The Dewey decimal system may soon be obsolete. With a few clicks, Google’s expansive digital library is available with an Internet connection. Google Books has scanned over 20 million books and magazines for public access and has consequently been battling an 8-year lawsuit against The Authors Guild.
Users can search and read literary works from Dr. Seuss’s The Cat in the Hat to Dante’s Inferno. This presents the fundamental tension between IP rights holders and consumers. Under copyright law, authors are granted exclusive rights to their literary works for life plus 70 years. Such rights include the right to reproduce, distribute, and display. Google Books reproduces, displays, and disseminates literary works, sometimes without the permission of the author. So why is Google Books non-infringing?
The recent court opinion applied fair use to tip the scales in favor of Google Books and IP consumers. Use, which would otherwise infringe is fair if such use is for the purpose of news reporting, criticism, teaching, commentary, research, and scholarship. Courts also apply a four-factor test when determining if a particular use is fair.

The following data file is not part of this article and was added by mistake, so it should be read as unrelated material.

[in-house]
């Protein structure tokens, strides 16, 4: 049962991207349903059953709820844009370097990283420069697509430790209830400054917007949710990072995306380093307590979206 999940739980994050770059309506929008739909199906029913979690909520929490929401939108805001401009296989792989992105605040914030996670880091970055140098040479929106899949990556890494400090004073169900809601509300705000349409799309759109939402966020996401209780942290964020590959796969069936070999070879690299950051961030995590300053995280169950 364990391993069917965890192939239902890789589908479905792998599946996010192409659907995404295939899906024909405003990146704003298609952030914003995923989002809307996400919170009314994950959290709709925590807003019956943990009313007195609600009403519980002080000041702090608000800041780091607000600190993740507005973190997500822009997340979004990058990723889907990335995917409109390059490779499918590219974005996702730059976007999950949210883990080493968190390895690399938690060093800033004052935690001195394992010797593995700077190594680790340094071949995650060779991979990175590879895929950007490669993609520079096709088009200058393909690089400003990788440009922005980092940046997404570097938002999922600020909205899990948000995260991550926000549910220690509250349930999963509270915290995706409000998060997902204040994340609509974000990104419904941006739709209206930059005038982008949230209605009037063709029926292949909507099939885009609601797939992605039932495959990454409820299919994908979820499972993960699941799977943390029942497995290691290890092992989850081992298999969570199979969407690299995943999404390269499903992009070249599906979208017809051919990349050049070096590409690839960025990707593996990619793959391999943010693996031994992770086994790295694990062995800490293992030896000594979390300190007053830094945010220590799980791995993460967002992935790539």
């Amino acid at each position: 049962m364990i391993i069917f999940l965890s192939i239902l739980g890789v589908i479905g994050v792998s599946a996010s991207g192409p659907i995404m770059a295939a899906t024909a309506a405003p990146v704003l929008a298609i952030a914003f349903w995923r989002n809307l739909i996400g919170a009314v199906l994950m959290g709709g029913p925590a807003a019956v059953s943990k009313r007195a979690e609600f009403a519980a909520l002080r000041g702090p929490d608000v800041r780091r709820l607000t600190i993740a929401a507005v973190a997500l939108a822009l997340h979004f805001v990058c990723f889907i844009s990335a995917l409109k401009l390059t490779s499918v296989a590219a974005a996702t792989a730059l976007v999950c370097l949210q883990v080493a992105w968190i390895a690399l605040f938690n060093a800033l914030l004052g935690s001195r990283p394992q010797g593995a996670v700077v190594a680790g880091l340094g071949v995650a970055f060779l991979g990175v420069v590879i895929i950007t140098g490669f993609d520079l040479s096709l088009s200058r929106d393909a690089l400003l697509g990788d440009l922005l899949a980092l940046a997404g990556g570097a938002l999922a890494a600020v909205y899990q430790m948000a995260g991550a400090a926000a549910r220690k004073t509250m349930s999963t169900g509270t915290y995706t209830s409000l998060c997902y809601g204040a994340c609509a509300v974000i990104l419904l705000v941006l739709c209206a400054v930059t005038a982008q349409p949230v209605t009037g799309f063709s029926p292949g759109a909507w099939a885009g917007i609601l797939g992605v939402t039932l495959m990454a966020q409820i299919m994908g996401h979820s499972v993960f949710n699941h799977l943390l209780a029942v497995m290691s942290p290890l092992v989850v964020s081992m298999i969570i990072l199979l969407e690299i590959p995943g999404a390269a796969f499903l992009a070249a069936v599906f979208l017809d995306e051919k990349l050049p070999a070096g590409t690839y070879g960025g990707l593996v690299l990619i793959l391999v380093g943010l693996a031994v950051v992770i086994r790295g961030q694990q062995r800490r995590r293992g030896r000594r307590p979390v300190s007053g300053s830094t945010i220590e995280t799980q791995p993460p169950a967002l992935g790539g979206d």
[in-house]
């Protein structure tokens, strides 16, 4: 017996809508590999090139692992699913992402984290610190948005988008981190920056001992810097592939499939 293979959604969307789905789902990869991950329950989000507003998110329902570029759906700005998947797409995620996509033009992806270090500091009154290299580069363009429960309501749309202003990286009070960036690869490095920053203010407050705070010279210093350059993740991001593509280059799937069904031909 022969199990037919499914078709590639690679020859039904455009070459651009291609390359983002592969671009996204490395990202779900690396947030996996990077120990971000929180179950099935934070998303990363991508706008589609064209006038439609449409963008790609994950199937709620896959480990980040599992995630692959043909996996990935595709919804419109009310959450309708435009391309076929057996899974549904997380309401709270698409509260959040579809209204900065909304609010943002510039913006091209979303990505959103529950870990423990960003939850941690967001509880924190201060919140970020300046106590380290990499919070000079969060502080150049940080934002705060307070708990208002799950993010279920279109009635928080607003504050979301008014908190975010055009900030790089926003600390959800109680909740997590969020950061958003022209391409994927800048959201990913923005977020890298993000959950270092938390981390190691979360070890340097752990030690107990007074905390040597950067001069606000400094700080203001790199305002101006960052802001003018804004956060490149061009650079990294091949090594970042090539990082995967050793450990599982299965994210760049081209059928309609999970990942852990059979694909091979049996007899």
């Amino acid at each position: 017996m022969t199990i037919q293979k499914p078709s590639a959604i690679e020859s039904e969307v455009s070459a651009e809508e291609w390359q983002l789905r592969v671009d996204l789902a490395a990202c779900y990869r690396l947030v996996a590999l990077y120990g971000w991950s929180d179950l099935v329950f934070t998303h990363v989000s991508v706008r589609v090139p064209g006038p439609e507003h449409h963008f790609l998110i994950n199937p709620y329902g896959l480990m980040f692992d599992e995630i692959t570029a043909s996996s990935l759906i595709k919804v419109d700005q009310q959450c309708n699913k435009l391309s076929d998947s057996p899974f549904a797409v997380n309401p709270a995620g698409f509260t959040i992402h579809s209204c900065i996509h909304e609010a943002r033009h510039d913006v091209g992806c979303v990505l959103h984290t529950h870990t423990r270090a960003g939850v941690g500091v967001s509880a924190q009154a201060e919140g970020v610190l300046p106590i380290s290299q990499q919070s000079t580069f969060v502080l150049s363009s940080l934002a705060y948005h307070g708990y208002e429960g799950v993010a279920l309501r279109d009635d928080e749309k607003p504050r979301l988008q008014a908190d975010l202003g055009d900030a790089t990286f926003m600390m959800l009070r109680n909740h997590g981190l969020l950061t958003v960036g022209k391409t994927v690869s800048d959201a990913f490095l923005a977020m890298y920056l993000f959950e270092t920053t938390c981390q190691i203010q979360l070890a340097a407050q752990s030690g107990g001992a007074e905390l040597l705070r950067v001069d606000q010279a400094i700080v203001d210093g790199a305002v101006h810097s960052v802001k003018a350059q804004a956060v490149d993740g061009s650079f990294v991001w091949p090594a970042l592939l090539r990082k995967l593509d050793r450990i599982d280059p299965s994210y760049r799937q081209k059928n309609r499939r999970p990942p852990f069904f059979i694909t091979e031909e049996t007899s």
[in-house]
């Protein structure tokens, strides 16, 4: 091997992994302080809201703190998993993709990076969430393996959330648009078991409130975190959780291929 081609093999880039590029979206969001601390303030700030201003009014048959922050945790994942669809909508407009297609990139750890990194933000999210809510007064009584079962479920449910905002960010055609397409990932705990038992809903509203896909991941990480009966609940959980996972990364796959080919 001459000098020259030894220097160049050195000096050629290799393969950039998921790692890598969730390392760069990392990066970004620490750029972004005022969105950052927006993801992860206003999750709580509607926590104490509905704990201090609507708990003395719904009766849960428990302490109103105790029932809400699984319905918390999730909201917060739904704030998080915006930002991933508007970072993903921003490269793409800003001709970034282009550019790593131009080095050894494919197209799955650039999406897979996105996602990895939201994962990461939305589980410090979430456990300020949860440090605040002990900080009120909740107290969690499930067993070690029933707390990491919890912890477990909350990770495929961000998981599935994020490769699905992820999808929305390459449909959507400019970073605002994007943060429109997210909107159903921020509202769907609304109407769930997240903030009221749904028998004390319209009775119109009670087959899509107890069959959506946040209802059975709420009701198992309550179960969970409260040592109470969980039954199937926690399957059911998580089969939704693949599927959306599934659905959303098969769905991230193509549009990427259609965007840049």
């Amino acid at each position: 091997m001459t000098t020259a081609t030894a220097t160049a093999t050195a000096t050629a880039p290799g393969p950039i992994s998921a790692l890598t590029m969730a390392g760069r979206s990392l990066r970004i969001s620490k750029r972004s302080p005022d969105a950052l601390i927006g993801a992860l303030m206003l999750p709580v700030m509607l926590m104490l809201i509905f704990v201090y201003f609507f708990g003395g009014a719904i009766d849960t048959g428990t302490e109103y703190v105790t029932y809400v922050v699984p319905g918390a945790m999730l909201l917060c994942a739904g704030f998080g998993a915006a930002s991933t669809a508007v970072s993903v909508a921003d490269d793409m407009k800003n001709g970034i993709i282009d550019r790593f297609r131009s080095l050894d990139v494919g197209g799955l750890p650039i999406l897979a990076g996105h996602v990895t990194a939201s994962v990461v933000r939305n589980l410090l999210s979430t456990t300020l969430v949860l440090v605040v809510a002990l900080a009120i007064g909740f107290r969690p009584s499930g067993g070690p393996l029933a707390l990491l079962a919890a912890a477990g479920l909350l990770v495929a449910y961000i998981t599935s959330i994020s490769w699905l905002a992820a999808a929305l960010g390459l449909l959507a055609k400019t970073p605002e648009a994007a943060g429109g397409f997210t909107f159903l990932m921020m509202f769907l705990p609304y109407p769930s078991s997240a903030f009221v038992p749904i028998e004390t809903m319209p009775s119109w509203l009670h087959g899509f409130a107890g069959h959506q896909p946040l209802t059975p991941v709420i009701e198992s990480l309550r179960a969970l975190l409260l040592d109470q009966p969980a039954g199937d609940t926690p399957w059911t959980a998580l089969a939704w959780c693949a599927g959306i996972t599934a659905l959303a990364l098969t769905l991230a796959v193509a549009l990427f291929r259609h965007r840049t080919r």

Google Books passed this test as its public benefits and transformative nature outweighed the infringement upon authors’ copyrights. However, this doesn’t quite translate into free books for all. The works scanned without a license from the author are not displayed in their entirety; only snippets of such works are available for preview. Paired with a “Get Print Book” option for every work, Google Books is a tool to help readers discover and purchase books. This simultaneous access and economic incentive tradeoff will be a constant in the digital age.
How snippets are chosen is still a question that needs answering. A fair use factor to be considered is the amount and substantiality of the portion used in relation to the work as a whole. One could imagine a scenario in which plot twists and spoilers are revealed by reading the previewed pages, thus discouraging the purchase of that literary work. In this case, would Google Books still be fair?
The court claims that Google is promoting the literary market by providing a reader preview and platform for purchase books. But this substantiality factor may weigh heavily in copyright owners’ favor should the snippets impact the market potential or value of the copyrighted works. The Authors Guild plans to appeal the decision and the case will likely be heard next year.